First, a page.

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Engaging With Literature: A Video Library, Grades 3-5
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Engaging With Literature
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About This Video Library

Lesson Builder

Hints for Site Leaders
Video Titles:

1. Signposts

2. Voices in the Conversation

3. Starting Out

4. Responding
to Literature


5. Sharing the Text

6. Building Community

7. Book Buddies

8. Finding
Common Ground


9. Discussion
Strategies

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9. Discussion Strategies

Classroom Snapshot

School: The Odyssey School
Location: Bainbridge Island, Washington
No. of Students in School: 125
Teacher: Barry Hoonan
Grade: 5th and 6th Grade Cluster
Subject: Language Arts
No. of Students in the Classroom: 31

The Odyssey School is an alternative public school on Bainbridge Island, eight miles from Seattle by ferry. It is one of four elementary schools serving this community of 20,000. When it opened, it had 75 students in grades one through six, organized into multigrade groupings known as clusters. The school has grown to 125 students with the addition of a 7/8 cluster. Class size at Odyssey is on a par with that at other island elementaries. Students are looped, staying with the same instructor for two years. Although approximately 80 percent of parents commute to Seattle, the school represents a wide range of incomes and includes artisans and local farmers as well as stockbrokers and lawyers. Families must agree to volunteer between five and 10 hours a month at the school before they may enroll their child. With twice as many applications as available spots, the school has a lengthy waiting list and is currently evaluating whether it needs to undertake further expansion — and if so, how to achieve that growth while maintaining the current sense of community.

Odyssey is located in a spacious old elementary library building and is designed to have the nurturing feel of a one-room schoolhouse. Students call teachers by their first names. The elementary grades spend part of each morning together, and they share computers and other resources as needed. Each elementary cluster has one teacher who is responsible for all instruction. Within such a small environment, parents are vital resources, sharing their skills and expertise in the classroom. For instance, since Barry Hoonan's expertise lies primarily in language arts, he recruits family members who are strong in math and science to help teach advanced concepts to his cluster. Teachers of grades 1-6 coordinate a three-year cycle of instruction together. Although the state mandates that children must know certain concepts by certain grade levels, it has been supportive of Odyssey's alternative approach to education.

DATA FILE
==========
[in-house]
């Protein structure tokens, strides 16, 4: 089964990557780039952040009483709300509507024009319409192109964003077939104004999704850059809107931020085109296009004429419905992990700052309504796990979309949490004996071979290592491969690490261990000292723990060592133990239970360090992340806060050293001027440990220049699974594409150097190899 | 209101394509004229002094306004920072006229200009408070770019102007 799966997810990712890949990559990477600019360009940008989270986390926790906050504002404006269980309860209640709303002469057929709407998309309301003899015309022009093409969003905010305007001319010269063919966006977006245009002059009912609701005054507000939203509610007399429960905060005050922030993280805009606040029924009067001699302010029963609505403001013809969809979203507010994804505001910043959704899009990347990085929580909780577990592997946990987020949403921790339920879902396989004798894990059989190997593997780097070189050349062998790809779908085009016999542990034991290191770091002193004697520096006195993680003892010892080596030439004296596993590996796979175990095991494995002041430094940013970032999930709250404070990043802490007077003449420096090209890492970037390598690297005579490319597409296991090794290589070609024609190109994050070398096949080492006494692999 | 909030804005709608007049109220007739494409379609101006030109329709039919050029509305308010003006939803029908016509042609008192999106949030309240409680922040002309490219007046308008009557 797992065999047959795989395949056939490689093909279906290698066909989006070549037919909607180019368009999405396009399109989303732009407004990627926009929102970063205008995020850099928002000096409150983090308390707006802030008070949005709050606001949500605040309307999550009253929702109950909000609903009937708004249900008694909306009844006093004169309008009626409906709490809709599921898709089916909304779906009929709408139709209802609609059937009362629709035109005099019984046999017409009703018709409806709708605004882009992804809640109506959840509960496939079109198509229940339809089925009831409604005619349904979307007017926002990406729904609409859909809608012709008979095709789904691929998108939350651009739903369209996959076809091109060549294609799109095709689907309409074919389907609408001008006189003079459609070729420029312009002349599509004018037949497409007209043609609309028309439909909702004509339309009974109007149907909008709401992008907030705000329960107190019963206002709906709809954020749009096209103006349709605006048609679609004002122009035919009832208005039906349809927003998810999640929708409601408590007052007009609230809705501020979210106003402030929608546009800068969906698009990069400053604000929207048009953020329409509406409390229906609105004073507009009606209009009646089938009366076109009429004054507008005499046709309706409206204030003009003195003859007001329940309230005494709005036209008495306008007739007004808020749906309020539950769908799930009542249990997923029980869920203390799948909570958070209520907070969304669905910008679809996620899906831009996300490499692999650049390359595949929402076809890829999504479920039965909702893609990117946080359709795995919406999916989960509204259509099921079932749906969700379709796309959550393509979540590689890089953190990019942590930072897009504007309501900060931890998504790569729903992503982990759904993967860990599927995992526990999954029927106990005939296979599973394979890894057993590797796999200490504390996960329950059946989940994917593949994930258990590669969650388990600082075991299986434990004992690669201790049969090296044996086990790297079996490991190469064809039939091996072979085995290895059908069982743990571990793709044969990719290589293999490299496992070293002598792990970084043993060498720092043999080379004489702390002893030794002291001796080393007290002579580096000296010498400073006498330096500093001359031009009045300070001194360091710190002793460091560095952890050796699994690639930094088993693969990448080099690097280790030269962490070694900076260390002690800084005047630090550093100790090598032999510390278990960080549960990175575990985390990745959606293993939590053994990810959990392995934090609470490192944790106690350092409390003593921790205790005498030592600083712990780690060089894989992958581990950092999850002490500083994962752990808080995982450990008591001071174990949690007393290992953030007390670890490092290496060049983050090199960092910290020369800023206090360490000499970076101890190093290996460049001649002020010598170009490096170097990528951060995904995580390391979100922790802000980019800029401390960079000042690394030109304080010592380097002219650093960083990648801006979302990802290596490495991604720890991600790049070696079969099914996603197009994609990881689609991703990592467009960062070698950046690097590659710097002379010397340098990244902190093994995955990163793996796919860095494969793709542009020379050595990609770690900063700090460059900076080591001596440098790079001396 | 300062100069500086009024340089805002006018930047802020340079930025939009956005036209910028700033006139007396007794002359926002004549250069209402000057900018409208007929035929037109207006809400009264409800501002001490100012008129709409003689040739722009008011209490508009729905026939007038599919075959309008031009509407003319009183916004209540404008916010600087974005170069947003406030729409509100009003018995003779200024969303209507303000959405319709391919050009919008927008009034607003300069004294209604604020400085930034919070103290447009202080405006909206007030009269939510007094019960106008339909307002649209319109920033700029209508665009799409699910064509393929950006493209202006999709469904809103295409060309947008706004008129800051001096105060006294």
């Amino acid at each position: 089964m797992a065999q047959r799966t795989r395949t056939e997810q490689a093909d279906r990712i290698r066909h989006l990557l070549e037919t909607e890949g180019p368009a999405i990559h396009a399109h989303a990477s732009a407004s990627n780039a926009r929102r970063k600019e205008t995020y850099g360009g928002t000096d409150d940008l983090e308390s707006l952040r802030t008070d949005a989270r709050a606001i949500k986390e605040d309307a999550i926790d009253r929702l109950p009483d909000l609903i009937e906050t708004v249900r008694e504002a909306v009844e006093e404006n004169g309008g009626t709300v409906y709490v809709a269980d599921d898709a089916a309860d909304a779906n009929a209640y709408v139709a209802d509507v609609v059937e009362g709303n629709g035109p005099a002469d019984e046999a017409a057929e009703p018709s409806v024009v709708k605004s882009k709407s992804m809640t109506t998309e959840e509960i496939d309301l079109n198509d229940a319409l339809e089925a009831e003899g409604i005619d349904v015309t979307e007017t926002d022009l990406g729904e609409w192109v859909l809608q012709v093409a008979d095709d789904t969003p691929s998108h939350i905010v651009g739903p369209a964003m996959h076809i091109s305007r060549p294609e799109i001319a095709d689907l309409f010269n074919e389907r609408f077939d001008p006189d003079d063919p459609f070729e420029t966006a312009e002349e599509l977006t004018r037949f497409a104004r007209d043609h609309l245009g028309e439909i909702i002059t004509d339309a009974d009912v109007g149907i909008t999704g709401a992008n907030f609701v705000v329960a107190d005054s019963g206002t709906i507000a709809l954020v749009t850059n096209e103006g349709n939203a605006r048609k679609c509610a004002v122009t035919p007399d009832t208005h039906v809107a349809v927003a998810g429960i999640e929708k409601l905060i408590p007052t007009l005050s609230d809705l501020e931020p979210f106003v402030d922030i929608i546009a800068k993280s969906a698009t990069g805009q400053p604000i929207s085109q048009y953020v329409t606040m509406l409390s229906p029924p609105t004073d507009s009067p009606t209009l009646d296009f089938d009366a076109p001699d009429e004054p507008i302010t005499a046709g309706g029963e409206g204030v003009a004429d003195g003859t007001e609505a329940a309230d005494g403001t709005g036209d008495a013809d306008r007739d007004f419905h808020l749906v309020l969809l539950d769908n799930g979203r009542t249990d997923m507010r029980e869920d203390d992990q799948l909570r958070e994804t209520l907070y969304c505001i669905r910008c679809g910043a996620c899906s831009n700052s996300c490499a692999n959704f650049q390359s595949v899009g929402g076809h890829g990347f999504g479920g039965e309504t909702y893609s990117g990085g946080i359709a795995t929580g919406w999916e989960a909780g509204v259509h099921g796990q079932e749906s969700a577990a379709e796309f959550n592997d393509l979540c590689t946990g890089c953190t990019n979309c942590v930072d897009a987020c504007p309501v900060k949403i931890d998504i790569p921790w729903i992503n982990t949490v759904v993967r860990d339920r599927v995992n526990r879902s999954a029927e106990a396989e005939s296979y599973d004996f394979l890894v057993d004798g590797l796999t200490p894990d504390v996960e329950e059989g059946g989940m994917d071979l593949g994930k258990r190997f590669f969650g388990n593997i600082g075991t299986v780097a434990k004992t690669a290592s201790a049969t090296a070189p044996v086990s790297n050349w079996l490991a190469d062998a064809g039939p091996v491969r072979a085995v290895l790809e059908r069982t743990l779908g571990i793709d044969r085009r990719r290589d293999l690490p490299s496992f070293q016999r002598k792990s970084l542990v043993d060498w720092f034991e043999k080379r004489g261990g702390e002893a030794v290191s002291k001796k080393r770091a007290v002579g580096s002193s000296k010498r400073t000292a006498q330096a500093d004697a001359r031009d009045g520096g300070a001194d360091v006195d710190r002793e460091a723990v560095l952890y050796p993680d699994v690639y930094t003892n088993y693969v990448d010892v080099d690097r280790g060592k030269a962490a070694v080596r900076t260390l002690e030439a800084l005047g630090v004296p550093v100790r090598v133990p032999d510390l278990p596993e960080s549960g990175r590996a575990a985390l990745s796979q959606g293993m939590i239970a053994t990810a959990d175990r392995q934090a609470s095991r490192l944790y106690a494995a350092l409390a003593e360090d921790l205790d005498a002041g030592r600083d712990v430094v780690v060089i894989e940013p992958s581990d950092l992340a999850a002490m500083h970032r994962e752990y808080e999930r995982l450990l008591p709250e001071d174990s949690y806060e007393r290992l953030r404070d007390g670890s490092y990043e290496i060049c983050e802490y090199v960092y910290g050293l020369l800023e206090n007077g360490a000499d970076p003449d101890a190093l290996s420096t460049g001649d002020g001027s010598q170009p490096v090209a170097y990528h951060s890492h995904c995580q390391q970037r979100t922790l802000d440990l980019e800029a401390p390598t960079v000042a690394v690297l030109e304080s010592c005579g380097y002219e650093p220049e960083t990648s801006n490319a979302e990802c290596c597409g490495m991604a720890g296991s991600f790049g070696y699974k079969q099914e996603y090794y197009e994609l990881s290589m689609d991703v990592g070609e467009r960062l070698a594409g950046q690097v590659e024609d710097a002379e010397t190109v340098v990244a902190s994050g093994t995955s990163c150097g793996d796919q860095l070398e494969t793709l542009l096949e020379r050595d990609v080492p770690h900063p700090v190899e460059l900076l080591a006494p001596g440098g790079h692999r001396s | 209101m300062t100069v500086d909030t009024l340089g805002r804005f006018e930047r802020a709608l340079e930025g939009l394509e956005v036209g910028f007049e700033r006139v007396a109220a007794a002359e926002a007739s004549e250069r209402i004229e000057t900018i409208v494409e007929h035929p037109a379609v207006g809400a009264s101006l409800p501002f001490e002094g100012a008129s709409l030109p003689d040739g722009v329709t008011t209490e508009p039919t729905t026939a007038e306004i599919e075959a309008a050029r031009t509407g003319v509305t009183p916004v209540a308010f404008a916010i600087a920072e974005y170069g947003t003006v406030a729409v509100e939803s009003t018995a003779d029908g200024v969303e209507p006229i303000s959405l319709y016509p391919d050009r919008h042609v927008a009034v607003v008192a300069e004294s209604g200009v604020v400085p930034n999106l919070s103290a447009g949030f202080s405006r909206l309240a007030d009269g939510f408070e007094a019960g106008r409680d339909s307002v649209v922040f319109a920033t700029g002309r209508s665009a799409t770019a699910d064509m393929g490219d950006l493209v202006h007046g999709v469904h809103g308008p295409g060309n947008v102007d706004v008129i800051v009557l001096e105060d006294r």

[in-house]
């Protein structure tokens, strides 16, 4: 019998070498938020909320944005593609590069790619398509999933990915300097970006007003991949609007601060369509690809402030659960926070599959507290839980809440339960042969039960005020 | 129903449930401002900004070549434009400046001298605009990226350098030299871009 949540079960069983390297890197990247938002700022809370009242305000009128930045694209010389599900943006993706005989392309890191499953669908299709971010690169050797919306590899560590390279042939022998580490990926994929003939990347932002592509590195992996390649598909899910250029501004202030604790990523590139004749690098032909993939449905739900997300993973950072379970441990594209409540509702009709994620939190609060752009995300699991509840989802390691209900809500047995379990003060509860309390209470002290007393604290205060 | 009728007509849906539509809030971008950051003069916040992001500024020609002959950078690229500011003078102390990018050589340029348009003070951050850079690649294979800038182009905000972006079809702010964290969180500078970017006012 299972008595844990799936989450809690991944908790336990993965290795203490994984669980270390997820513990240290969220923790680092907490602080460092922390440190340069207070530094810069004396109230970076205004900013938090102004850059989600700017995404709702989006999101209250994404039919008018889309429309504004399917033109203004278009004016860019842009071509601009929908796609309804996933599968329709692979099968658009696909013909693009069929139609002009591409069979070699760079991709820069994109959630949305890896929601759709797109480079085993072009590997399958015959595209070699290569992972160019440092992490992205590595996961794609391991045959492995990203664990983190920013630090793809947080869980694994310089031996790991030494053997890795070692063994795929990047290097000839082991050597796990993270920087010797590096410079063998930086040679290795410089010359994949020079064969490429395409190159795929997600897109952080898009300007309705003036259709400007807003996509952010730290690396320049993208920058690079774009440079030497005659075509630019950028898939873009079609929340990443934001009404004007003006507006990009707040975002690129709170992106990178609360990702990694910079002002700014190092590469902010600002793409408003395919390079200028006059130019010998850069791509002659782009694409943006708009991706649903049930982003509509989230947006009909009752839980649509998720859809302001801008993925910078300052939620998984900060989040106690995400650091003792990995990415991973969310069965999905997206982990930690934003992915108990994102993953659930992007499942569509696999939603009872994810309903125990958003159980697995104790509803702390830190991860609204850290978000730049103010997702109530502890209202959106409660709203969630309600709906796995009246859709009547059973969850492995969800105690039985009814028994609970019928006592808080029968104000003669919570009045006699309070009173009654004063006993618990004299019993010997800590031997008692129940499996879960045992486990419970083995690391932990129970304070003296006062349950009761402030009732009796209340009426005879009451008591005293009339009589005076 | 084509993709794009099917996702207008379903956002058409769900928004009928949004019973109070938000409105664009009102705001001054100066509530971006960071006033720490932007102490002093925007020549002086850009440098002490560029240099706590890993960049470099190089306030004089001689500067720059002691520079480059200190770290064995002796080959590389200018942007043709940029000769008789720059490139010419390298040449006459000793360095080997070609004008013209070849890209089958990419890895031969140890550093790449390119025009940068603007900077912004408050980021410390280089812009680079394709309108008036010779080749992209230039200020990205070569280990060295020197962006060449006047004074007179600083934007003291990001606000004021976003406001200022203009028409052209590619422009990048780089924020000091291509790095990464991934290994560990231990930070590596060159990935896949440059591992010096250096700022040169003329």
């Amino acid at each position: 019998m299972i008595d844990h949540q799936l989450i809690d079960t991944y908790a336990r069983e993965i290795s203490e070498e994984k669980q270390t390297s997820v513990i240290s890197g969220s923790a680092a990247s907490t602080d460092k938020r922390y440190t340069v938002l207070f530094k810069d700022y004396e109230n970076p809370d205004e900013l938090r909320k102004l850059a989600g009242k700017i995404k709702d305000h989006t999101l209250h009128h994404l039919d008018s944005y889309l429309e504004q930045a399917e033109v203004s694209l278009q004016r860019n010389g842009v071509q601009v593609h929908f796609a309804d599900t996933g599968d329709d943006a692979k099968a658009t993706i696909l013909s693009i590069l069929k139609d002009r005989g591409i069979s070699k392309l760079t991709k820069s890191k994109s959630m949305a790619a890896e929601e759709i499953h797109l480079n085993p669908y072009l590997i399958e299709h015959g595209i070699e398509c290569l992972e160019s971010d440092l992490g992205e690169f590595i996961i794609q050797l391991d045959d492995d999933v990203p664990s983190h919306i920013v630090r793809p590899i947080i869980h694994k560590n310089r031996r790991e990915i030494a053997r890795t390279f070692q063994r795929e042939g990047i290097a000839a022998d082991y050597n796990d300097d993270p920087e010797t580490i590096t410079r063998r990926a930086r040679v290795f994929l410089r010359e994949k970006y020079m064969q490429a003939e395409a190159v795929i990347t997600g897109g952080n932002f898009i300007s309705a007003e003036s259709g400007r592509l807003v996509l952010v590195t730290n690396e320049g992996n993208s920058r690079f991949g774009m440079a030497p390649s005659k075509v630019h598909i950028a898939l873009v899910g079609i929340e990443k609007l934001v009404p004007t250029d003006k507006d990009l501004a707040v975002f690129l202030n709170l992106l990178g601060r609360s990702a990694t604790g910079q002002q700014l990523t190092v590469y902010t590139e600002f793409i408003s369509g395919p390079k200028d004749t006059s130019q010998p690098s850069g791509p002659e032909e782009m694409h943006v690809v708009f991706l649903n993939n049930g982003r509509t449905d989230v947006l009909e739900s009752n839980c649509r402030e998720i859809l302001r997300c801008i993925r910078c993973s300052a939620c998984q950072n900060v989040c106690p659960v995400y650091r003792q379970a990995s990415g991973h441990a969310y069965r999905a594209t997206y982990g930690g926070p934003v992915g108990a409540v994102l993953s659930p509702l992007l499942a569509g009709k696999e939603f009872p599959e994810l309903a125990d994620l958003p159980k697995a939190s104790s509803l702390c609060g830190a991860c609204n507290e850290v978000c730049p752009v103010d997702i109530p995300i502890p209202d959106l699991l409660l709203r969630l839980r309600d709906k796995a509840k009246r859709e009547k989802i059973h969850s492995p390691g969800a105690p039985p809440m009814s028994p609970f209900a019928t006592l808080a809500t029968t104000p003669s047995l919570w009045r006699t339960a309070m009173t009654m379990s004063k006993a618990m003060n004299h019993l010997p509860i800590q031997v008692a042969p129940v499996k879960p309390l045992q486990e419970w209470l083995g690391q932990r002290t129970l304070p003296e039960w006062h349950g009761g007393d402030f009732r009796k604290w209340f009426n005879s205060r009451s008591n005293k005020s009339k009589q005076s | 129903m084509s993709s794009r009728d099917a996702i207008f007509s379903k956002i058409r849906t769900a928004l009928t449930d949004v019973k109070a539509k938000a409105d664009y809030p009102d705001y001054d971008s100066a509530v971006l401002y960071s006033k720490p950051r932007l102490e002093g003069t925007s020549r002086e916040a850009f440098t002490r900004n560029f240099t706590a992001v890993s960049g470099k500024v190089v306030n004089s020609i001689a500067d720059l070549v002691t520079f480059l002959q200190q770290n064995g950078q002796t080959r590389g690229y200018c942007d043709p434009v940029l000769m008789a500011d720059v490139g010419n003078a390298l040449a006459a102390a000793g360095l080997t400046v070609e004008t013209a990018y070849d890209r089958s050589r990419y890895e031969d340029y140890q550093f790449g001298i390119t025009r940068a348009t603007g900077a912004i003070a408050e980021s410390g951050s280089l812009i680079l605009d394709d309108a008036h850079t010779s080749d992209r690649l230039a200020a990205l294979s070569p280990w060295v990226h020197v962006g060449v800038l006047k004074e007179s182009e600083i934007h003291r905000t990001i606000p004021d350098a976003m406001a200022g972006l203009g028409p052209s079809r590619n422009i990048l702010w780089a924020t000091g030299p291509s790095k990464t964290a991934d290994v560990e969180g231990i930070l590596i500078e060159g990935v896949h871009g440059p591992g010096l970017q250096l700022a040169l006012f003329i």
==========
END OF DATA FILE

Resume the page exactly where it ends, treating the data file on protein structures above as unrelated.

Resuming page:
Like all public school students in Washington, children at Odyssey must take the Washington Assessment of Student Learning (WASL) in grades four, seven, and 10. But for Mr. Hoonan, assessment is far more than a measure of what students have accomplished; it is also a tool to help them grow. Mr. Hoonan keeps a daily journal on the progress of individual students and targets five or six students a day for individual assistance. He has students maintain a portfolio of their work, and actively involves them in establishing the criteria on which they will be evaluated. In addition, he asks parents to conduct formal interviews with their children at various points in the year, using questions designed to show students the progression of their thinking over time.

In choosing this text for his students, Mr. Hoonan considered a number of factors including accessibility, level of interest, and quality. Although Stuck in Neutral is Trueman's first book, it has won several awards and is generating a great deal of positive energy among teen readers.




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